Afghanistan’s economy is largely based on agriculture and livestock production. There are 1.7 million equids, of which 92% are donkeys. Working donkeys play an important role in the livelihoods of poor communities in Afghanistan. However, to date, the role and economic value of working equids have received little attention by the government.
Since 2008 Brooke has worked in partnership with DCA Livestock Programs to improve the welfare of working equids in Afghanistan. We’re doing this by enhancing skills and improving the quality and sustainability of veterinary services.
In 2016 Brooke collaborated with DCA to research and quantify the role and economic contribution of equids to people’s livelihoods in two provinces in Afghanistan.
What our research involved
The participants of 40 focus group discussions were asked about how they use animals, including donkeys, horses, chickens, cows and camels, and to estimate the value and contribution of each species to everyday life.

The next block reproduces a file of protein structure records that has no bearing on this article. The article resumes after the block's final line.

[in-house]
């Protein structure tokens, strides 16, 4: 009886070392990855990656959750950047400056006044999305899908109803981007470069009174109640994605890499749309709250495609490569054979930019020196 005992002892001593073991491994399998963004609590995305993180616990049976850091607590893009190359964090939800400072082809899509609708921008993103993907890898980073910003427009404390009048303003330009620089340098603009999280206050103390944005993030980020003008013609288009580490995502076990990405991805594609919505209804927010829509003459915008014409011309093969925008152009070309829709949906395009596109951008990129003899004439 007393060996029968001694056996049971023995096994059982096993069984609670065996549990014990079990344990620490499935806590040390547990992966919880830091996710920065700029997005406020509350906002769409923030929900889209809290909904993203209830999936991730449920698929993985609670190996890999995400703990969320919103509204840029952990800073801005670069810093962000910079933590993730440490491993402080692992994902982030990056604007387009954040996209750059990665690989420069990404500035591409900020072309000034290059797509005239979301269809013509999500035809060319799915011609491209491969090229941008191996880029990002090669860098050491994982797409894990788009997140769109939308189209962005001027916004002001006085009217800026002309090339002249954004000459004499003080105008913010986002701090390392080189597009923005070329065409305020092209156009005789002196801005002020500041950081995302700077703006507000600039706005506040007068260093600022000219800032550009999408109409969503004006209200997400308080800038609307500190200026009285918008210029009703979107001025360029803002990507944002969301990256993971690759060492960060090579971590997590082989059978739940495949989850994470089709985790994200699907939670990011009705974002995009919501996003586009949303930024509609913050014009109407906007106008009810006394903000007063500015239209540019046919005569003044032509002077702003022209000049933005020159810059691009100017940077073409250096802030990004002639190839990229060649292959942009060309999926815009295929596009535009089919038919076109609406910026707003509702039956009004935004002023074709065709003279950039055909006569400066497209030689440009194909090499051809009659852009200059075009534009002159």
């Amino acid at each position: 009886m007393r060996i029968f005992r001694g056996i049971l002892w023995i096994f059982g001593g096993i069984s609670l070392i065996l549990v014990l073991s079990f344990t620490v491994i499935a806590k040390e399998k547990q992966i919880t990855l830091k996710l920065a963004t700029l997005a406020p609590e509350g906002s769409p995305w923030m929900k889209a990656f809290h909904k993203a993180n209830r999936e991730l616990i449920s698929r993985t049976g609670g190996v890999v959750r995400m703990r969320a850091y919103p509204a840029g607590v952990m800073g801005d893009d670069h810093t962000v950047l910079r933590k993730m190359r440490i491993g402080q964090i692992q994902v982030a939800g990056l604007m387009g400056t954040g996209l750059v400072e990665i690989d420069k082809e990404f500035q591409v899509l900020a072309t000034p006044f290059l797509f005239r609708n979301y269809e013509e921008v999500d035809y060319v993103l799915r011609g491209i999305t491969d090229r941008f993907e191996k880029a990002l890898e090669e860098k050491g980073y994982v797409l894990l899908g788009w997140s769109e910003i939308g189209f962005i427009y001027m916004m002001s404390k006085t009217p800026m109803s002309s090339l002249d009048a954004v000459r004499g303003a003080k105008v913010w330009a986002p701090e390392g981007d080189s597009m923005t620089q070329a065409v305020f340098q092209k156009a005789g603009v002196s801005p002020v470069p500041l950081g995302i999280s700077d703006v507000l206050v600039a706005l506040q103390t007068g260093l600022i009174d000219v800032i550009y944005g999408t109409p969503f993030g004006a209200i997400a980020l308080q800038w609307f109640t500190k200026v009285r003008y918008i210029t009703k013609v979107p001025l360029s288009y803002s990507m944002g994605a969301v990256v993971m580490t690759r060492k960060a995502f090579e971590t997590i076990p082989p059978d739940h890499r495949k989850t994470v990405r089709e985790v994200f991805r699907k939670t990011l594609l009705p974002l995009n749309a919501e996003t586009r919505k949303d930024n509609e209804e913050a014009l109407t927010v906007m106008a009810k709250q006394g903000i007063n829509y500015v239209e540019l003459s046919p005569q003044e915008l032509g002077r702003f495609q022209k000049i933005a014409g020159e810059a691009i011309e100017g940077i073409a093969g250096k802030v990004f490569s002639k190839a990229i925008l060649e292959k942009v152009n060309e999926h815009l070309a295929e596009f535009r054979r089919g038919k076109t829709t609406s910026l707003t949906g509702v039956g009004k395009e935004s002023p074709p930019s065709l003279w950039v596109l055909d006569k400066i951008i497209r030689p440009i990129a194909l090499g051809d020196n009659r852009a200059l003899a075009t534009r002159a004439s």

What we discovered
Out of all the animals, donkeys were used the most for activities including transportation of people. They also assist their owners considerably with household chores such as ploughing, delivering fuel for households, and delivering goods to market. Interestingly, donkeys were reported to be the primary animal to provide companionship.
Despite donkeys playing such an important role in people’s lives, they were reported to have a low monetary value compared to other animals - for example, camels.
In March 2019, this work was presented at the 7th Pan Commonwealth Veterinary Conference, where acclaimed veterinarians and academics came together from all Commonwealth and non-Commonwealth counties to share and learn.
For more information, download the poster for the presentation